Drawing on period footage from England’s Imperial War Museum and BBC radio interviews with World War I soldiers, director Peter Jackson’s They Shall Not Grow Old (2018) deploys state-of-the-art digital restoration technology to reanimate some of the world’s earliest war footage. Released in commemoration of the war’s centennial and dedicated to Jackson’s own grandfather who fought in the war, the film is an astonishing portal to the past that offers viewers a surprisingly intimate view of the everyday lives of British infantrymen. As part of the Carsey-Wolf Center’s Special Effects series, this event will explore the notion of film restoration as a form of special effect; the film’s sophisticated use of colorization and audio synchronization with the assistance of lip readers render it a remarkable technological feat.
Elliot Travers (assistant editor, They Shall Not Grow Old) joined moderator Ross Melnick (Film and Media Studies, UCSB) for a post-screening discussion.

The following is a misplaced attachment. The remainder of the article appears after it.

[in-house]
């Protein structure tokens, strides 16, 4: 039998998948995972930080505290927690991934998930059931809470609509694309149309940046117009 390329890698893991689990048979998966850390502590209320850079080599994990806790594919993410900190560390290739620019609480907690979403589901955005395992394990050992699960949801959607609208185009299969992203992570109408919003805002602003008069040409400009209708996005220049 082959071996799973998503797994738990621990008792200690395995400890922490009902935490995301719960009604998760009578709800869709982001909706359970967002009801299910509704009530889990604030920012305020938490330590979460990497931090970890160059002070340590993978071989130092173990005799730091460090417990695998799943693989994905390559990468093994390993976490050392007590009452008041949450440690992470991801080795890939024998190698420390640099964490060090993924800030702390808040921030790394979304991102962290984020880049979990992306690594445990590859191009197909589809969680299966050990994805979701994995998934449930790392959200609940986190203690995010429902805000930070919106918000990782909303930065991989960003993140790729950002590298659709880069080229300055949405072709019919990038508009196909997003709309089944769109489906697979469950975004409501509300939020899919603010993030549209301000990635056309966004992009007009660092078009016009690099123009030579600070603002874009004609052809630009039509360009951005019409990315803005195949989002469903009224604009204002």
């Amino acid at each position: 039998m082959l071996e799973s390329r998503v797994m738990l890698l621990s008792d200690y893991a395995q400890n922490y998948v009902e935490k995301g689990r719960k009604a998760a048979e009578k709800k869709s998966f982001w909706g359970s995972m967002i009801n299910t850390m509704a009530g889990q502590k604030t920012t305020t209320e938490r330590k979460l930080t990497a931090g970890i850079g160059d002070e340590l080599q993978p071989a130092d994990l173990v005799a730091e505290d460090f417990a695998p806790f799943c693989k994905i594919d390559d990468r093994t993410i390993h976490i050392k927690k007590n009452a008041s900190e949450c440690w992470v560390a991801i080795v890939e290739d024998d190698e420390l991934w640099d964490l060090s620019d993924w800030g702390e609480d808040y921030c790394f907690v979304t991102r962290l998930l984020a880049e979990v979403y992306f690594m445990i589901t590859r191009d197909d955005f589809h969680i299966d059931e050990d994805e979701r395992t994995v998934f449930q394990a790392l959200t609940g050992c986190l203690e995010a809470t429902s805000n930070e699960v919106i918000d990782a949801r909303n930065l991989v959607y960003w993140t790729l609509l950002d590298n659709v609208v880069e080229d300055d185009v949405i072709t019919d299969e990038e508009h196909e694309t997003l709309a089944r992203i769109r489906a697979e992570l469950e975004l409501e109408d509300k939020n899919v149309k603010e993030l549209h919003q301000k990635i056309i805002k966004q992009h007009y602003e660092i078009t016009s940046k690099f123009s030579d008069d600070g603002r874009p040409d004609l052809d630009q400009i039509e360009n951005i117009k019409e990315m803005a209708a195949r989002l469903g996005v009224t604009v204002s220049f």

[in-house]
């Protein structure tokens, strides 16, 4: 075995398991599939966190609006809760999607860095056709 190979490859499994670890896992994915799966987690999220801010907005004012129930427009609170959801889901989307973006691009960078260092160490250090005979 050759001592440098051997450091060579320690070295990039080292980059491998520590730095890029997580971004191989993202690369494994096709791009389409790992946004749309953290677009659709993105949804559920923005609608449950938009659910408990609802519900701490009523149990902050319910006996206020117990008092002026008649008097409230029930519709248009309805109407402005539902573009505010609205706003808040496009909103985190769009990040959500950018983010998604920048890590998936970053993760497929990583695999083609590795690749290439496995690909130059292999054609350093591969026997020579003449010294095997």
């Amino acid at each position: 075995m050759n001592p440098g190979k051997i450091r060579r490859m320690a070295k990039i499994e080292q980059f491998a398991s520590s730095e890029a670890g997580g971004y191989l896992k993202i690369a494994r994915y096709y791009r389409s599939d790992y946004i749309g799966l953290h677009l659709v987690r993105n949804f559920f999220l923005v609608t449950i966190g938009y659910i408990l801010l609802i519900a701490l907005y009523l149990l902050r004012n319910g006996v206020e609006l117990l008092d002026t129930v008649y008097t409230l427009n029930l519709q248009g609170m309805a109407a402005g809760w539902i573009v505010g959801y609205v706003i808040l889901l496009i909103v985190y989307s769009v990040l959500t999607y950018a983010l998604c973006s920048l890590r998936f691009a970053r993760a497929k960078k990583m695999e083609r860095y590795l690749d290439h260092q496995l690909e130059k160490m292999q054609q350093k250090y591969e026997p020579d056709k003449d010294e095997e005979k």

Assistant Editor Elliot Travers
Moderator Ross Melnick
Ross Melnick specializes in media industry history and analysis, film, radio, and television history, archival theory and practice, silent cinema, early radio and media convergence, newsfilm, and U.S. and global film exhibition. His most recent book is American Showman: Samuel ‘Roxy’ Rothafel and the Birth of the Entertainment Industry, 1908-1935 (Columbia University Press, 2012). His articles have been published in Cinema Journal, Film History, The Moving Image, and Historical Journal of Film, Radio and Television (forthcoming).
This event is sponsored by the Carsey-Wolf Center and the Department of Film and Media Studies.
Cinema, in its essence, is a special effect. From the medium’s first days, filmmakers have used cutting edge-technologies, physical skill, and world-class craftsmanship to dazzle audiences and keep movies spectacular. The Carsey-Wolf Center’s fall 2019 series Special Effects invites audiences to explore the diverse history of special-effects cinema through a series of remarkable films, spanning Hollywood classics, CGI blockbusters, and previously unseen documentary footage. Expanding on traditional definitions of the term “special effects,” this series investigates the craft of special effects through iconic cinema makeup and costuming, digital image manipulation, practical stunts, and color film processing.